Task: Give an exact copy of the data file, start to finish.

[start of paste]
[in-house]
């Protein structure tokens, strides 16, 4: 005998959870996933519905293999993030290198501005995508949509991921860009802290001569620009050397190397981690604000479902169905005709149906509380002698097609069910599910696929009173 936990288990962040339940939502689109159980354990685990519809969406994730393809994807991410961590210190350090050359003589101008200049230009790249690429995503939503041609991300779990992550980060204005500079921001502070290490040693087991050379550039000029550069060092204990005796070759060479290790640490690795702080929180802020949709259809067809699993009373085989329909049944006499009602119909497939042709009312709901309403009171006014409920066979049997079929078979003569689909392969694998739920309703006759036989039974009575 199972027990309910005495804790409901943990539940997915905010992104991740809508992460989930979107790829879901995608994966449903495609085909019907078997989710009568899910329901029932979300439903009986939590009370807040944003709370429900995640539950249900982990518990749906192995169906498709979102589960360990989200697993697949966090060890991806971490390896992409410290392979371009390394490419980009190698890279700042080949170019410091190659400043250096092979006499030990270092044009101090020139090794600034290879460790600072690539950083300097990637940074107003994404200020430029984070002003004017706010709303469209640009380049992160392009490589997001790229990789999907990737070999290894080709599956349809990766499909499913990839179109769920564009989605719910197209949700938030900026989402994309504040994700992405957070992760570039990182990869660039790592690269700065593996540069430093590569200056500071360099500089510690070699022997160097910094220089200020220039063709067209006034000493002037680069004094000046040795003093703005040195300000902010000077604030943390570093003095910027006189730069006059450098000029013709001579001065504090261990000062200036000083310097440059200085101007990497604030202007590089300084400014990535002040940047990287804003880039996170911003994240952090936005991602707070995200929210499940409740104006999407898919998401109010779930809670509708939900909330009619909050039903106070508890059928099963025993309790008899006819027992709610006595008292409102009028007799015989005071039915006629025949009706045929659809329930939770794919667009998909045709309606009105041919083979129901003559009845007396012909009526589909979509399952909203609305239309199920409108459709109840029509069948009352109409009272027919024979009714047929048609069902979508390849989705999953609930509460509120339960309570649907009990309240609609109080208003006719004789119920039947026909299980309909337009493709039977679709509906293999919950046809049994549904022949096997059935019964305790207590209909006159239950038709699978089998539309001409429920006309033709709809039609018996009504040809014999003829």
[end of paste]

[in-house]
């Protein structure tokens, strides 16, 4: 005998959870996933519905293999993030290198501005995508949509991921860009802290001569620009050397190397981690604000479902169905005709149906509380002698097609069910599910696929009173 936990288990962040339940939502689109159980354990685990519809969406994730393809994807991410961590210190350090050359003589101008200049230009790249690429995503939503041609991300779990992550980060204005500079921001502070290490040693087991050379550039000029550069060092204990005796070759060479290790640490690795702080929180802020949709259809067809699993009373085989329909049944006499009602119909497939042709009312709901309403009171006014409920066979049997079929078979003569689909392969694998739920309703006759036989039974009575 199972027990309910005495804790409901943990539940997915905010992104991740809508992460989930979107790829879901995608994966449903495609085909019907078997989710009568899910329901029932979300439903009986939590009370807040944003709370429900995640539950249900982990518990749906192995169906498709979102589960360990989200697993697949966090060890991806971490390896992409410290392979371009390394490419980009190698890279700042080949170019410091190659400043250096092979006499030990270092044009101090020139090794600034290879460790600072690539950083300097990637940074107003994404200020430029984070002003004017706010709303469209640009380049992160392009490589997001790229990789999907990737070999290894080709599956349809990766499909499913990839179109769920564009989605719910197209949700938030900026989402994309504040994700992405957070992760570039990182990869660039790592690269700065593996540069430093590569200056500071360099500089510690070699022997160097910094220089200020220039063709067209006034000493002037680069004094000046040795003093703005040195300000902010000077604030943390570093003095910027006189730069006059450098000029013709001579001065504090261990000062200036000083310097440059200085101007990497604030202007590089300084400014990535002040940047990287804003880039996170911003994240952090936005991602707070995200929210499940409740104006999407898919998401109010779930809670509708939900909330009619909050039903106070508890059928099963025993309790008899006819027992709610006595008292409102009028007799015989005071039915006629025949009706045929659809329930939770794919667009998909045709309606009105041919083979129901003559009845007396012909009526589909979509399952909203609305239309199920409108459709109840029509069948009352109409009272027919024979009714047929048609069902979508390849989705999953609930509460509120339960309570649907009990309240609609109080208003006719004789119920039947026909299980309909337009493709039977679709509906293999919950046809049994549904022949096997059935019964305790207590209909006159239950038709699978089998539309001409429920006309033709709809039609018996009504040809014999003829």